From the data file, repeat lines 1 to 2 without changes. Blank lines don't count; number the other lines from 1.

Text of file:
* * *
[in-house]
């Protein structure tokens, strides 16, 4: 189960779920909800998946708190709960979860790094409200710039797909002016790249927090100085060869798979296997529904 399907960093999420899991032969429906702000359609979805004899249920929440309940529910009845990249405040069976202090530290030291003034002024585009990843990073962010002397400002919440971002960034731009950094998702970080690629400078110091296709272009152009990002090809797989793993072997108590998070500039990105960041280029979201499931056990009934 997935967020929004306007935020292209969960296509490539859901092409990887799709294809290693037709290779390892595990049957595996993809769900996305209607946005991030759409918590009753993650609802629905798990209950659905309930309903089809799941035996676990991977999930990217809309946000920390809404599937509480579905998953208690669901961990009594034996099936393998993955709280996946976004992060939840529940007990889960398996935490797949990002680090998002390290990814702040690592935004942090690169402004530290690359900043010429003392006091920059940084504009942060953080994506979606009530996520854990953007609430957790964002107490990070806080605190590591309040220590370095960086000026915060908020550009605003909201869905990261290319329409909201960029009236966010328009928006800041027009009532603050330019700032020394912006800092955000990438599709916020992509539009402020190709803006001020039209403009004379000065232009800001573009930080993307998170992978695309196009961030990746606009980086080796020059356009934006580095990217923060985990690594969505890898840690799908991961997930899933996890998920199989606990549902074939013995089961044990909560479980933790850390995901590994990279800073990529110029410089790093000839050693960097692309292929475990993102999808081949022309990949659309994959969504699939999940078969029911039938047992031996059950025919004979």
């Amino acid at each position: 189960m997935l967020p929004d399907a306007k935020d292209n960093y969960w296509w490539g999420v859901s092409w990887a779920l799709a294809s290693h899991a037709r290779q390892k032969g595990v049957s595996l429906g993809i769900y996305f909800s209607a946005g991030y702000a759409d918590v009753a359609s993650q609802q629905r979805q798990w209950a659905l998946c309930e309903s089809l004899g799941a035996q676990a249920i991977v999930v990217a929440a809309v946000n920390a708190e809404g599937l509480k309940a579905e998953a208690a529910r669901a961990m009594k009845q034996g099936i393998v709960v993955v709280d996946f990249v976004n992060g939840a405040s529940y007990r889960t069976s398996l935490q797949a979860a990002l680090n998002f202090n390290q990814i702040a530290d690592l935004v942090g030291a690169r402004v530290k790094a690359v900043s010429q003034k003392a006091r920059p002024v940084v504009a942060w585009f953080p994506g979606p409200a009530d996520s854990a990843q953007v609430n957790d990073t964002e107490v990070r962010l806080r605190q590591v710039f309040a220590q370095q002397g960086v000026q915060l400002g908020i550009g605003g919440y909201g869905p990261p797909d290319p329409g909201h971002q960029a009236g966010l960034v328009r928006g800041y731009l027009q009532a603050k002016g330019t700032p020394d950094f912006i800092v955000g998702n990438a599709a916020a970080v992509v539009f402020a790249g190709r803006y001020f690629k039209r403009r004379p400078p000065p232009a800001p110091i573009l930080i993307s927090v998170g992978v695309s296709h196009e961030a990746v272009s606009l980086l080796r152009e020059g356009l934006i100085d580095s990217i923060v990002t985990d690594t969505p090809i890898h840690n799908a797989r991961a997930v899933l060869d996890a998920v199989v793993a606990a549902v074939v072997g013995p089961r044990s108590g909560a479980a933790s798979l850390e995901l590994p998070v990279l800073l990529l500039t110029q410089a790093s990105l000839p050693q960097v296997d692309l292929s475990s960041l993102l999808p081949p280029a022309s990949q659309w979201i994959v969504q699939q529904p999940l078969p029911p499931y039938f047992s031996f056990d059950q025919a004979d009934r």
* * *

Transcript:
[in-house]
């Protein structure tokens, strides 16, 4: 189960779920909800998946708190709960979860790094409200710039797909002016790249927090100085060869798979296997529904 399907960093999420899991032969429906702000359609979805004899249920929440309940529910009845990249405040069976202090530290030291003034002024585009990843990073962010002397400002919440971002960034731009950094998702970080690629400078110091296709272009152009990002090809797989793993072997108590998070500039990105960041280029979201499931056990009934 997935967020929004306007935020292209969960296509490539859901092409990887799709294809290693037709290779390892595990049957595996993809769900996305209607946005991030759409918590009753993650609802629905798990209950659905309930309903089809799941035996676990991977999930990217809309946000920390809404599937509480579905998953208690669901961990009594034996099936393998993955709280996946976004992060939840529940007990889960398996935490797949990002680090998002390290990814702040690592935004942090690169402004530290690359900043010429003392006091920059940084504009942060953080994506979606009530996520854990953007609430957790964002107490990070806080605190590591309040220590370095960086000026915060908020550009605003909201869905990261290319329409909201960029009236966010328009928006800041027009009532603050330019700032020394912006800092955000990438599709916020992509539009402020190709803006001020039209403009004379000065232009800001573009930080993307998170992978695309196009961030990746606009980086080796020059356009934006580095990217923060985990690594969505890898840690799908991961997930899933996890998920199989606990549902074939013995089961044990909560479980933790850390995901590994990279800073990529110029410089790093000839050693960097692309292929475990993102999808081949022309990949659309994959969504699939999940078969029911039938047992031996059950025919004979």